Land laws changed in J&KDate: 12 November 2020 Tags: Bills & Laws
The Ministry of Home Affairs has introduced amendments to 14 laws of the erstwhile state of Jammu and Kashmir, and repealed 12 others.
These are The J&K Development Act, 1970, The J&K Land Revenue Act, 1996, The Agrarian Reforms Act, 1976, and The J&K Land Grants Act, 1960.
The most evident change has been made to The J&K Development Act, which has removed the phrase “permanent resident of the State” without specifying any substitute such as domicile, thereby allowing the purchase of land by any individual.
While defining “strategic areas” in J&K, Section 3 of the Act states that the government may “on the written request of an Army officer not below the rank of Corps Commander, declare an area as Strategic Area within a local area, only for direct operational and training requirements of armed forces”.
Section 133-A of The J&K Land Revenue Act, 1996, states, “no land used for agriculture purposes shall be used for any non-agricultural purposes except with the permission of the District Collector”.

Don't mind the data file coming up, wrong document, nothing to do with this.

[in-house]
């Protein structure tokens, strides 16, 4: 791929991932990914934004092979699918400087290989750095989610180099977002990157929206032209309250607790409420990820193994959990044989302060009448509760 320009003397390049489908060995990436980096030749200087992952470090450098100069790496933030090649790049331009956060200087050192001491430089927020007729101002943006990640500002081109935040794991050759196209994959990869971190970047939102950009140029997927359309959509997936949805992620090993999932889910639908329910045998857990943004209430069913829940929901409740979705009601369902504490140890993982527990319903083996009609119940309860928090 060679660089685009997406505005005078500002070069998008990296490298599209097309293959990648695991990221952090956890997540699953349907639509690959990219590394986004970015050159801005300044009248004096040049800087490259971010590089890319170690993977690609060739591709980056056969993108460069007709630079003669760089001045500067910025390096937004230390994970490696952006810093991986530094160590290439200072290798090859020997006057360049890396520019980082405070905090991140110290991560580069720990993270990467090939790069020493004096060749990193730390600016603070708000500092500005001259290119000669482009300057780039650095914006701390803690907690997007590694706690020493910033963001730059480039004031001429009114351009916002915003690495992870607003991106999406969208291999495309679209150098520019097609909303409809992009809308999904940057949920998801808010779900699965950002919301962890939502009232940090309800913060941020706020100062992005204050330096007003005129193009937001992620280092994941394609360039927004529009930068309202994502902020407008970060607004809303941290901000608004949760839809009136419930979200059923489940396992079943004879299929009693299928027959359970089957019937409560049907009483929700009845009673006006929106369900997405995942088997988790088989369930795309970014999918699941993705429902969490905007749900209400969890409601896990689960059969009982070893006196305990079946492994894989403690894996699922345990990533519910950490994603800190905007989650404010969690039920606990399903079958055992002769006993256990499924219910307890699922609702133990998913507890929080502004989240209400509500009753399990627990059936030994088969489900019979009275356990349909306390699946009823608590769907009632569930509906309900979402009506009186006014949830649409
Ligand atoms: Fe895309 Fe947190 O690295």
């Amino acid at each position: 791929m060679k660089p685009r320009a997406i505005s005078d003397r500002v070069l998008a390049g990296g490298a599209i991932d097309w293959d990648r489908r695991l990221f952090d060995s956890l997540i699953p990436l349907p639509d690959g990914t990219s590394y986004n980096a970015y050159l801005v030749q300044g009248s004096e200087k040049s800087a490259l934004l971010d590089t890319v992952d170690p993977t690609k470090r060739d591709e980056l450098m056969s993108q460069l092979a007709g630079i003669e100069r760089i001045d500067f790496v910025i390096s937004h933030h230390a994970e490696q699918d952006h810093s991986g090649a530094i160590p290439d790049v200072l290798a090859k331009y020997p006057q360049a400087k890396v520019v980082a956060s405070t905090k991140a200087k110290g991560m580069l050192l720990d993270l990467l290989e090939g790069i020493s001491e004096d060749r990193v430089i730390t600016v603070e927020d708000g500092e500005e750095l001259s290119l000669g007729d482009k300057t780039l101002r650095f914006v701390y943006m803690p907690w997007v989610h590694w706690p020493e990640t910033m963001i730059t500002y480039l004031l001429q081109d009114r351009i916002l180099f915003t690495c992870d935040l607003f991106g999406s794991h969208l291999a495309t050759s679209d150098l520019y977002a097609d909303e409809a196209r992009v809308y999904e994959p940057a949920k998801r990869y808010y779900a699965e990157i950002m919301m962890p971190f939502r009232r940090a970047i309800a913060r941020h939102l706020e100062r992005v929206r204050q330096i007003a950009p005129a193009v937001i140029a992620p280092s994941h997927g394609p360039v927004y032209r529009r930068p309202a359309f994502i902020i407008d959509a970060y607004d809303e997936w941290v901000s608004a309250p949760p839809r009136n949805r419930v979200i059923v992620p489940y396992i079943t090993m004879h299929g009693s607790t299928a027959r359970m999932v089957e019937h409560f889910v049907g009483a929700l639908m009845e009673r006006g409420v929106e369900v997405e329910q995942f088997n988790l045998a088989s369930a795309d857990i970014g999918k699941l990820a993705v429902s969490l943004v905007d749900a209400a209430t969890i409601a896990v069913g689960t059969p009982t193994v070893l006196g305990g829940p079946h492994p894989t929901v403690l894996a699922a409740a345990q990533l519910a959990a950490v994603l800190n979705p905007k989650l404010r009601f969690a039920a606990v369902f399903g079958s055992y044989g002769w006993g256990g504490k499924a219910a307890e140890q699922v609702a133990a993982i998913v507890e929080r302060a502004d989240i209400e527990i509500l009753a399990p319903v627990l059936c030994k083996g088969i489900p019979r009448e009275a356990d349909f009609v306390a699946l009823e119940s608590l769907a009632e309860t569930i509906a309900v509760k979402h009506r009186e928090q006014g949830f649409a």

Further, sub-section 2 of Section 113-A adds that an owner or occupant who wishes to put his agricultural land to non-agricultural uses as provided in the regional plan, development plan or master plan as the case may be, “shall do so it after payment of conversion charges as prescribed by the Board from time to time”.
Therefore, either with permission from a district collector or through payment of conversion fee, agricultural land can be re-purposed for non-agricultural use.
The administration has also argued that the move is aimed at providing the people of J&K a “modernised” land management system that is people-friendly, and brings greater transparency in land management.
Under The J&K Development Act, provisions have been made for setting up an Industrial Development Corporation (IDC) to ease the setting up of industries in the region.